This obituary by Juan Cole is interesting. A professor of Middle East History, Cole is a critic of Israel, but by no means an unreasoning one. His words are not nasty, not snarky. They suggest how different and how much more measured and nuanced the discourse about Zionism and against Zionism would be today had Peres been able to secure his vision of a new Middle East, making peace with the Palestinian people and integrating Israel into the larger region. In particular, Cole’s obituary suggests that Israel would not be the object of such widespread animus as it is today after so many years of rightwing rule and annexation under Benjamin Netanyahu, who did so much to demonize Oslo. In these debates, it is forgotten that a little bit of good will and magnanimity goes a long way. You can find the source here at Informed Comment, but I’m printing it in full below.
RIP Shimon Peres: Last Great Israeli leader to believe in 2 State solution
By Juan Cole | (Informed Comment) | – –
I met an emperor once, but have only met a couple of presidents. Shimon Peres (1923-2016) was one. I met him briefly in the Green Room when doing an interview with Charlie Rose.
The Polish-born Peres made his best impression on me with his support for the Oslo Accords of 1993 and 1995. Had this peace process succeeded, the Israeli-Palestinian conflict might have been settled once and for all, with incredibly positive benefits for Palestinians, Arabs, Muslims, Israel and the United States. One key argument for terrorism against the US, that it is helping crush the stateless Palestinians, would have evaporated.
I know all the critiques of Oslo– that it essentially made the PLO into a policeman providing security to Israel. But it did also aim to halt and reverse the colonization process on Occupied Palestinian territory, and in my view the Palestinians were more likely to succeed if they had any kind of a state. Peres was willing to give them that. The stateless do not even have the right to have rights.
Make no mistake, Peres was a hard line Israeli nationalist, and had viewed Palestinian nationalism as a dire enemy. He had helped get arms for the Jewish community to prosecute the 1947-48 war, during which Israel won its independence but ethnically cleansed some 740,000 Palestinians. He later served as minister of defense. He played a sinister role in proliferating nuclear arms to Israel.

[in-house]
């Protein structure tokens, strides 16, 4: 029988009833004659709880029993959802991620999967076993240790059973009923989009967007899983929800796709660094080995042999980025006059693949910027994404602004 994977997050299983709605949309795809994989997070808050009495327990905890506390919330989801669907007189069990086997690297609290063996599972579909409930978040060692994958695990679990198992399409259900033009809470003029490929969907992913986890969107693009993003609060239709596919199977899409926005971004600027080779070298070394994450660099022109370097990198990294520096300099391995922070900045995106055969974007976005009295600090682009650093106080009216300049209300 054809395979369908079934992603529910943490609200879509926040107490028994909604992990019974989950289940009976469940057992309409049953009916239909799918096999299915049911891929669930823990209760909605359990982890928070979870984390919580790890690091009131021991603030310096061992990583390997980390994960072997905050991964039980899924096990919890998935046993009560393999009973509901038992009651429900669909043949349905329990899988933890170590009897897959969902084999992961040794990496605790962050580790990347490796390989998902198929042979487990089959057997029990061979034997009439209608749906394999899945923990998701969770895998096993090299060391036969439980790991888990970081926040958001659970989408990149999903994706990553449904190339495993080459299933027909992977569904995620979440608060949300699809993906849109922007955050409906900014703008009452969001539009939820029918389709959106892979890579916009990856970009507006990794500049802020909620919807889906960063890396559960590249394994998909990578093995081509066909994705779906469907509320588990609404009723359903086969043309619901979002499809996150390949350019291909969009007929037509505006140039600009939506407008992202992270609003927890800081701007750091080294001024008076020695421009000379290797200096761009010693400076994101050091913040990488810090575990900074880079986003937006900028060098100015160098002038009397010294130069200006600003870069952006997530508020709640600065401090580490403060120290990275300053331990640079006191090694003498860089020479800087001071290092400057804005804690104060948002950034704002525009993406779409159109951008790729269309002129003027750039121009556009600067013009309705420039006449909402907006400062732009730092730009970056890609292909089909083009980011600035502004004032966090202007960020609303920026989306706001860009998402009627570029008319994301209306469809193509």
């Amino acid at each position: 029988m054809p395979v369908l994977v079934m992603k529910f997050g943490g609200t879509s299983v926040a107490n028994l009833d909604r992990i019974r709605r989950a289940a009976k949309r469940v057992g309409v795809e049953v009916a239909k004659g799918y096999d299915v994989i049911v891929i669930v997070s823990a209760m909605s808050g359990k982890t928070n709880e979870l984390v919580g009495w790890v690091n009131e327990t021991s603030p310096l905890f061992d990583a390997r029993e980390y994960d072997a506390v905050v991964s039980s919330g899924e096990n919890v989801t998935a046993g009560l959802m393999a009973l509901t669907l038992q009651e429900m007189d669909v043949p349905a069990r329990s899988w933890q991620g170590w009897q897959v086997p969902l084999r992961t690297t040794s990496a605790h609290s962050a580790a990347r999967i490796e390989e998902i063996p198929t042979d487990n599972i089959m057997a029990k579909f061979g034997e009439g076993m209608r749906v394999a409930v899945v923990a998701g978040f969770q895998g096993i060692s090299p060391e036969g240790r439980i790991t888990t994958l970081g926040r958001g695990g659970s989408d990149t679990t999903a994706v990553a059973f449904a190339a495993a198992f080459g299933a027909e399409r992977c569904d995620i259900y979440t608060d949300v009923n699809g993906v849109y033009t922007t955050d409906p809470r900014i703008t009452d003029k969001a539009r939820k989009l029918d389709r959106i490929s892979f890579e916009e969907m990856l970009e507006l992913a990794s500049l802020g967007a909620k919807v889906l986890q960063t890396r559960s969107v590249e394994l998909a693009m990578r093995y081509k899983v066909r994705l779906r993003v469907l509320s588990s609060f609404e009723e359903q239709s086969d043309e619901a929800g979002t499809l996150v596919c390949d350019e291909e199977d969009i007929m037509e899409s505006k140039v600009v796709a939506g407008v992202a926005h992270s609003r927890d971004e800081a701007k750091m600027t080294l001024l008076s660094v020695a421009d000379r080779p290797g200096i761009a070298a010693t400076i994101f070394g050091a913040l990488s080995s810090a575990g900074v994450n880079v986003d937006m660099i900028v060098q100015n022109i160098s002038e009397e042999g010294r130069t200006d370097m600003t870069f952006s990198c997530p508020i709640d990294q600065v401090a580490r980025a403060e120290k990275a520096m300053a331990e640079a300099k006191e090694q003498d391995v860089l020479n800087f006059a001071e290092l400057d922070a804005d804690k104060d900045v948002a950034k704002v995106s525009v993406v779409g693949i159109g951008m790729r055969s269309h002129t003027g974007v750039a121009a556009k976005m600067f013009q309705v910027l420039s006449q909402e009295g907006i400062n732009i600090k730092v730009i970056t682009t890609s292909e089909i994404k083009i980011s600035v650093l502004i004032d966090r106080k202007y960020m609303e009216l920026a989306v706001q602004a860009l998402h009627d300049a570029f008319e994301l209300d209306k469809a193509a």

But he was also a dedicated Socialist and at one point headed the Socialist International, and that stance gave him an appreciation of the need for human rights for all human beings.
After the first Palestinian uprising or Intifada of 1987-1991, he and Yitzhak Rabin became convinced that it was implausible for Israel permanently to annex Palestinian land while keeping Palestinians themselves stateless. Peres was then foreign minister, and it took guts for him to meet with his old enemy, Yasir Arafat, to prepare for a peace process.
I remember an interview Peres gave at that time, in which he ascribed his willingness to try to achieve an epochal change in the stagnant Mideast situation. He said he had read a lot of Buddhist thought, and it came to him that nothing is permanent. The Israeli-Palestinian conflict, he thought, is ephemeral. It would come to an end. He implied that he concluded that it might as well end sooner than later.
That’s about the coolest thing a sitting politician has ever said.
Again, I’m not naive. He could be paternalistic toward the Palestinians and chauvinist about Israel, and, indeed, pushed Israeli propaganda in the US relentlessly. But it is hard to fault a man for being a dedicated patriot. When push came to shove, he put everything on the line to try to make peace. He was viciously attacked and lambasted as a traitor and a fool by the Israeli right wing, which has now taken complete control of the government.
His friend and colleague, Yitzhak Rabin, who as prime minister signed off on the Oslo Accords, was brutally murdered by the Israeli far Right, and the Israeli Right in general bears responsibility, what with all its talk of treason (traitors are executed, no?). Peres risked the same fate.
Binyamin Netanyahu thought peace with the Palestinians and giving up the West Bank were stupid ideas and he vowed to annihilate the Oslo Accords so as to assure the future of Israeli colonization of Palestinian land. He ran against Peres for the position of prime minister and won. He succeeded in his plot to derail the peace process.
In 2013, when Peres was ceremonial president and Netanyahu was prime minister, Peres broke protocol to criticize Netanyahu for continuing to say he couldn’t make peace because he had no Palestinian partner. He said that he’d known Palestinian president Mahmoud Abbas for 30 years and knew that he was a peace partner. There is no Israeli left of any stature who would talk like that today.
Peres was the last decent man to rise high in Israeli politics. His removal from the scene leaves the management of the Israeli government to racists, warmongers, war criminals, ethnic cleansers, militant colonizers, and generally arrogant pricks and insufferable douchebags. They are smartly marching us toward a dangerous blow-up that Peres would have averted if they hadn’t marginalized him.